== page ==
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Hand of God: Lightning prompts Italy to return stolen artefact

Late last month, Italy announced that it would return a priceless monument stolen from Ethiopia in 1937. This is after repeated calls by Addis Ababa that it does so. If indeed Italy is serious this time, it will not only bring to an end a saga that has been running for the past 65 years, but also return one of Ethiopia's most revered symbols.
Matthias Muindi

Call it divine intervention. It took a natural accident to solve a half-century dispute between Italy and Ethiopia over the stolen Obelisk of Axum. On May 25, hours after lightning struck the monument venerated by Ethiopians in Rome's Piazza di Porta Capena, near the Coliseum, Italian government officials loudly promised to return it. This is after more than 50 years of firm refusal to do so.

And in promising to return the Obelisk, Italy made a major political and diplomatic about-face, especially since Vittorio Sgarbi, the country's Deputy Minister for Culture, had last December vowed to resign if it was returned. Sgarbi opposed the return by claiming any movement could damage the 1,700-year-old monument.

But following the night thunderstorm, Sgarbi changed his tune. "This is indeed a good time to send the Obelisk back," Sgarbi told the British Broadcasting Corporation. "Now that it has already been damaged, we might as well give it back. It would be meaningless to restore it first and then send it back."

According to the BBC, huge chunks of rock had fallen from the top of the 160-tonne, 24-metre high granite Obelisk. Italian archaeology experts who assessed the damage told Rome's Prefect Emilio del Mese, the government's representative in the capital, that the damage was "considerable."

But even as Rome appeared ready to return the artefact, anger sizzled in Addis Ababa over the damage. In a terse statement, the country's Ministry of Youth, Sports and Culture blamed Italy for the damage. "If the Italian Government heeded to the persistent plea since 1947 by the people and government of Ethiopia and again over the last 10 years for the return of the Obelisk, this wouldn't have happened," said the statement.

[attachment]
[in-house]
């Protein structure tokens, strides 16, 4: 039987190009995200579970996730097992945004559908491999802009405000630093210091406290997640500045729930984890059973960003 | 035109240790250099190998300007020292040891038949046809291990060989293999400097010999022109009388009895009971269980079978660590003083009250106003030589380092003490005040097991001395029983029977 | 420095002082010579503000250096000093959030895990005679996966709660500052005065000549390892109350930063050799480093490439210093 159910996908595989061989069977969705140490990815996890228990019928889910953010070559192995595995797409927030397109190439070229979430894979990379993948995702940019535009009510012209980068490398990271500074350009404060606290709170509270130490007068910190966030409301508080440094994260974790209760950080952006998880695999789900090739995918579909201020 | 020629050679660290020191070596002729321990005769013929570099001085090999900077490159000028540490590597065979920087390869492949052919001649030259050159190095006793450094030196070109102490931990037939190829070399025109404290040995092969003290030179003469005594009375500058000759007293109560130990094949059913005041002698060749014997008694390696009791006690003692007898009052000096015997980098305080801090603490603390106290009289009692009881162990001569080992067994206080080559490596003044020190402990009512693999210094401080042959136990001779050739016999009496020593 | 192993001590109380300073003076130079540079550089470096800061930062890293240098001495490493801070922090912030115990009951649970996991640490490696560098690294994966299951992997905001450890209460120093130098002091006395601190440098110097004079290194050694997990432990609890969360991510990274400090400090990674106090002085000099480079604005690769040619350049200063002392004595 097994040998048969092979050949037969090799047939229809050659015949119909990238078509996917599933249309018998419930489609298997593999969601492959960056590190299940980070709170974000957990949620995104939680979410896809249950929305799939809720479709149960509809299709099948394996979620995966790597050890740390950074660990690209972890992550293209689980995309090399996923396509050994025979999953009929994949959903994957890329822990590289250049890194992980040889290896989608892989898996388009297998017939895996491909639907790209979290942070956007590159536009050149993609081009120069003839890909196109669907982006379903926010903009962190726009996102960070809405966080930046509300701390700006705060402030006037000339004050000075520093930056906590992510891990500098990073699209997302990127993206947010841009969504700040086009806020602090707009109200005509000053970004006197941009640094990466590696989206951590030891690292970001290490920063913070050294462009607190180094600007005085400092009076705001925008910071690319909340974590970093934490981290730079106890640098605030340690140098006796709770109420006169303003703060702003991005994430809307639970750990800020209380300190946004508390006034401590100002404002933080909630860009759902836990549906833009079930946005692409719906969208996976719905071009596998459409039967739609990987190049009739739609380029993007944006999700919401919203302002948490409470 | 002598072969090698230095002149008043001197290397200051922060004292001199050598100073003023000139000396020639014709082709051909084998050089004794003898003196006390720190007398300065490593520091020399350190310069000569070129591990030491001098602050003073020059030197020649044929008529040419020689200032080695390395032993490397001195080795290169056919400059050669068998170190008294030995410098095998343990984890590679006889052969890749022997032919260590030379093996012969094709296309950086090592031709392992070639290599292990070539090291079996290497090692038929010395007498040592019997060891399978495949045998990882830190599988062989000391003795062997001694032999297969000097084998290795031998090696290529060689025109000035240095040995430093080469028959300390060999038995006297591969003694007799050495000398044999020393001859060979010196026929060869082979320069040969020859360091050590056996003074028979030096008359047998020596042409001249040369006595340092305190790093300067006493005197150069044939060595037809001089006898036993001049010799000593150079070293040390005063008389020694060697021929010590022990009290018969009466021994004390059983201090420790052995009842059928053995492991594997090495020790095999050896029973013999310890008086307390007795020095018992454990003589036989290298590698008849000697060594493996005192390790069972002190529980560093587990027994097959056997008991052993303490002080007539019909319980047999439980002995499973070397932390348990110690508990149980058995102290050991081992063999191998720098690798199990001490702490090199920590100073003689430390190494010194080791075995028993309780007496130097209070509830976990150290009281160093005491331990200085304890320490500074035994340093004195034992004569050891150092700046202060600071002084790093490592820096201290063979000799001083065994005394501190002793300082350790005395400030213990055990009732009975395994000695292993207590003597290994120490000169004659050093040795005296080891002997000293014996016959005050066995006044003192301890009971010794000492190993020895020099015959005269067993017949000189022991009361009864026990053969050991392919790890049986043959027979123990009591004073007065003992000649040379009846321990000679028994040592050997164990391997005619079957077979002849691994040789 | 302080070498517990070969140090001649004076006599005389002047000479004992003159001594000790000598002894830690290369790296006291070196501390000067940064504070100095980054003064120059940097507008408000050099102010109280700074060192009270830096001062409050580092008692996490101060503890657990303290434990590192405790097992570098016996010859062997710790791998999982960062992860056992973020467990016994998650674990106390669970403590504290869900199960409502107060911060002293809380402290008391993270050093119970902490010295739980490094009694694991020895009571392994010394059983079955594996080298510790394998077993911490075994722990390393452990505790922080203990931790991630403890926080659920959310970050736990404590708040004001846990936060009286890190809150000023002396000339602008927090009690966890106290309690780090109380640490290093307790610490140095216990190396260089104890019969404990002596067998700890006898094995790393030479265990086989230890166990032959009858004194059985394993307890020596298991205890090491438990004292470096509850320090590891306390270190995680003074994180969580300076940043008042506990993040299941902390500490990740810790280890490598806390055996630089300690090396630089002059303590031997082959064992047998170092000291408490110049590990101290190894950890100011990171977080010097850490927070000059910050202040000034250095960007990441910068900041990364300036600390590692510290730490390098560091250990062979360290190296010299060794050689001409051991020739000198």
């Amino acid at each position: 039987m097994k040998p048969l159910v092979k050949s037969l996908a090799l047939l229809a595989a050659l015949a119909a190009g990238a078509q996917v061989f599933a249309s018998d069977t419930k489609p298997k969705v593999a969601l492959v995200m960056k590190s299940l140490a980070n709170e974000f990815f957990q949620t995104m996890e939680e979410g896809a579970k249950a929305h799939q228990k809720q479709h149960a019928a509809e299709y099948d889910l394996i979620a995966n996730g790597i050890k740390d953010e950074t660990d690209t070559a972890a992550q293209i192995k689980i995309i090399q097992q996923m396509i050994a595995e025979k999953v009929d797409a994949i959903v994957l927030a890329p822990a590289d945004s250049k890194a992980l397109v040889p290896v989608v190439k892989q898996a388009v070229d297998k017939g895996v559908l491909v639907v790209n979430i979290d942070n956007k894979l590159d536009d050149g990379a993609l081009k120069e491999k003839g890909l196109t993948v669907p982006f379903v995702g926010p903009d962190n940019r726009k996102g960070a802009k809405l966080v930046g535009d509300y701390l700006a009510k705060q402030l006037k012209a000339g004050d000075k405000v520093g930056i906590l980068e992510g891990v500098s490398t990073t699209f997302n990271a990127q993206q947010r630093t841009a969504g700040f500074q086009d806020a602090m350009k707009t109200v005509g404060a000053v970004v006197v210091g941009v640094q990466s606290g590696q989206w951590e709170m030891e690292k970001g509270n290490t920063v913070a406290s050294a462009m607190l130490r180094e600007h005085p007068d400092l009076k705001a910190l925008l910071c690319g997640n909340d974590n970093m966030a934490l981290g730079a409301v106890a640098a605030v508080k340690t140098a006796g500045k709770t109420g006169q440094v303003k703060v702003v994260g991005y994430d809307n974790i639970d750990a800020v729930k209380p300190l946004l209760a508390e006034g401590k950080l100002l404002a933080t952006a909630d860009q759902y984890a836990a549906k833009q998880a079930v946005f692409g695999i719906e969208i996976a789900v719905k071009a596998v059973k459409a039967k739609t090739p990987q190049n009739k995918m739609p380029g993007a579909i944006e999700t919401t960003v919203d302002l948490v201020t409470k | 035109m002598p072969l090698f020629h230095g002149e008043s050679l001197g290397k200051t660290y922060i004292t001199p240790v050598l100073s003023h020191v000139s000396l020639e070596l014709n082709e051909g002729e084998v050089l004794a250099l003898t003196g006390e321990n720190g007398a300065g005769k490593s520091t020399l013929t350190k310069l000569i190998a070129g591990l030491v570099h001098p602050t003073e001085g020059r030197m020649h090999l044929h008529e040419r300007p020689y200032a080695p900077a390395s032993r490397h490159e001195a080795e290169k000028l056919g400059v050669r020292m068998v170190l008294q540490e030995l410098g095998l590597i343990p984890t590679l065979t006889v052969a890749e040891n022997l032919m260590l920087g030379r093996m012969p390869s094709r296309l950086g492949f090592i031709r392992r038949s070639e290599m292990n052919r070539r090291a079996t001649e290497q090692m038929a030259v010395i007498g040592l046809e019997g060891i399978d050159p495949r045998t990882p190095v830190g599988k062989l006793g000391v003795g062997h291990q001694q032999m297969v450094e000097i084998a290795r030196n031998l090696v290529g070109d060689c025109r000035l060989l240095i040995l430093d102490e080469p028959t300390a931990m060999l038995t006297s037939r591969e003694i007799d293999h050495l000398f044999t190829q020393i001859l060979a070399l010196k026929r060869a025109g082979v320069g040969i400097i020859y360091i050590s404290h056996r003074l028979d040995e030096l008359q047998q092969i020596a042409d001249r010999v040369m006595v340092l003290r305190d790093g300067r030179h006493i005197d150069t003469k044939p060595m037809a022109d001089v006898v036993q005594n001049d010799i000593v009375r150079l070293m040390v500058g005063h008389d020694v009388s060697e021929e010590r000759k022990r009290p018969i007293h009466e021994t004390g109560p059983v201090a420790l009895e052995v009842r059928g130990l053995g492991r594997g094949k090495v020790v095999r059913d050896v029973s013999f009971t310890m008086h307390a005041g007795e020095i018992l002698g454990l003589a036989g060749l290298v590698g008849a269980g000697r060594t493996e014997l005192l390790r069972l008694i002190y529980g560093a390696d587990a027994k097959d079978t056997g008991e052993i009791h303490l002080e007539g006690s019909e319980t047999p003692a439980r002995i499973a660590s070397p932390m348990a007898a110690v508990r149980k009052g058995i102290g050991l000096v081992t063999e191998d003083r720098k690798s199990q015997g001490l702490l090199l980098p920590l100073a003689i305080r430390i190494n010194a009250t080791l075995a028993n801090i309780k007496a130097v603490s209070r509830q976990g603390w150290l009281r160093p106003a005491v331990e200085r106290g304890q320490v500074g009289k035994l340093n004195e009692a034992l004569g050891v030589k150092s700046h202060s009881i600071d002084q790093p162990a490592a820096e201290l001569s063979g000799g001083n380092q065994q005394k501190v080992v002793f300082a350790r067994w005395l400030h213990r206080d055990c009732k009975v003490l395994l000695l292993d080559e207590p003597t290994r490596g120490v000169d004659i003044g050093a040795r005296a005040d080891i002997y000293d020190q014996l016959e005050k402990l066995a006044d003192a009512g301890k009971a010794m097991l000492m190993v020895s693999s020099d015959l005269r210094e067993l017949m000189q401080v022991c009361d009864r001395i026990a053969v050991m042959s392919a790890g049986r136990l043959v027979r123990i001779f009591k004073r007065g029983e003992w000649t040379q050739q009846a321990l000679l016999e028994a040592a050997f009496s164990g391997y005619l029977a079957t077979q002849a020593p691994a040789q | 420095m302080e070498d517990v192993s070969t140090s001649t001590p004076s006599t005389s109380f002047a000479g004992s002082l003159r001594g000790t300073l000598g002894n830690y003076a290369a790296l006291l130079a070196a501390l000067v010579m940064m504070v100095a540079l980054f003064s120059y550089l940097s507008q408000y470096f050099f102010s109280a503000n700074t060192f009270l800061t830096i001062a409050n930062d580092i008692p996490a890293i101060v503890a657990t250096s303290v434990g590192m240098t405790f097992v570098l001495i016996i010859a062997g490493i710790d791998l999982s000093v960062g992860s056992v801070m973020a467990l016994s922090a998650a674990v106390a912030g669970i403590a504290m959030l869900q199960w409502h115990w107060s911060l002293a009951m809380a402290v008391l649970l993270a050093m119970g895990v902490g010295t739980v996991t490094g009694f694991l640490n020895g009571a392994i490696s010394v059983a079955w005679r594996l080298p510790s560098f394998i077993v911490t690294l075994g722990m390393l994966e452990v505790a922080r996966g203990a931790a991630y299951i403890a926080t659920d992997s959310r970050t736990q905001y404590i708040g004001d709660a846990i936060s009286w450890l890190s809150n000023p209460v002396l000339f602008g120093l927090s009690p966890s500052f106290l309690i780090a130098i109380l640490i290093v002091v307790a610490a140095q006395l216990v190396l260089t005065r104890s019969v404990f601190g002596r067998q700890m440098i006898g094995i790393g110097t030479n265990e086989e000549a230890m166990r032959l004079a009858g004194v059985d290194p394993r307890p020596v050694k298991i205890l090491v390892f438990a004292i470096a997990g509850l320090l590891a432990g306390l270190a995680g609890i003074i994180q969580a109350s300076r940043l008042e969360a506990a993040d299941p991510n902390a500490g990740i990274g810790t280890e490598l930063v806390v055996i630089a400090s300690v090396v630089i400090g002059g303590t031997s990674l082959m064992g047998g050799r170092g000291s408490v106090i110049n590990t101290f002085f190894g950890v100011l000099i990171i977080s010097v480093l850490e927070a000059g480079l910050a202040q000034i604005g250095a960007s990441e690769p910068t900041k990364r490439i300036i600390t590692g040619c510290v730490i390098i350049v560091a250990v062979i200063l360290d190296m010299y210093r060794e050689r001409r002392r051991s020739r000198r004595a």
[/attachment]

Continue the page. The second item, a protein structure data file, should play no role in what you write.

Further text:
The Committee for the Return of the Axum Obelisk delivered a similar message by stating that the damage would not have been caused if the ancient stele had been returned. "Ethiopia has asked for the return of the monument for the last three years, but the Italian government does not have the will to return it. That is why we hold the Italian government responsible for the damage."

At press time, Rome had not indicated when, how, and in what state it would return the artefact. If and when it does, it will bring to an end a saga that has been running for the past 65 years when the monument was shipped to Italy in 1935. In that year, Italian troops, acting on orders from fascist dictator Benito Mussolini, cut the Obelisk into three parts and carted it to Rome, where Mussolini wanted it to mark 15 years of his "March to Rome" that brought him to power in 1922. Since then, and much to the chagrin of Ethiopians, it has graced the spot where Mussolini indicated it should be erected, Rome's central Piazza di Porta Capena.

But Ethiopians had not given up seeking the return of the Obelisk. During that time, scholars, government officials, and ordinary Ethiopians have united, demanding Italy's compliance with many agreements requiring it to return an artefact more famous than its birthplace, Axum, the northern Ethiopian town that was declared a United Nations Educational, Scientific, and Cultural Organisation (UNESCO) World Heritage Site in September 1980.

Among the agreements that have been quoted are: an April 1997 pact between Italy and Ethiopia that stipulated the Obelisk should be returned before the end of 1997; and a 1947 pact between Italy and the United Nations, which demanded that Rome repatriate all property looted from Ethiopia within 18 months. According to Prof. Richard Pankhurst of the Institute of Ethiopian Studies at Addis Ababa University, Article XXXVII of the latter agreement signed on September 15, 1947 covered the Obelisk.

To the Ethiopians, Rome's continued detention of the Obelisk smacks of revenge for the time Ethiopia defeated invading Italian troops in 1935. Indeed, some Ethiopians argue that Rome's reluctance to hand back the monument is meant to readdress that defeat. "The defeat still haunts them [Italians]," an Ethiopian diplomat told AFRICANEWS last February. "That is why they don't want to return the Obelisk."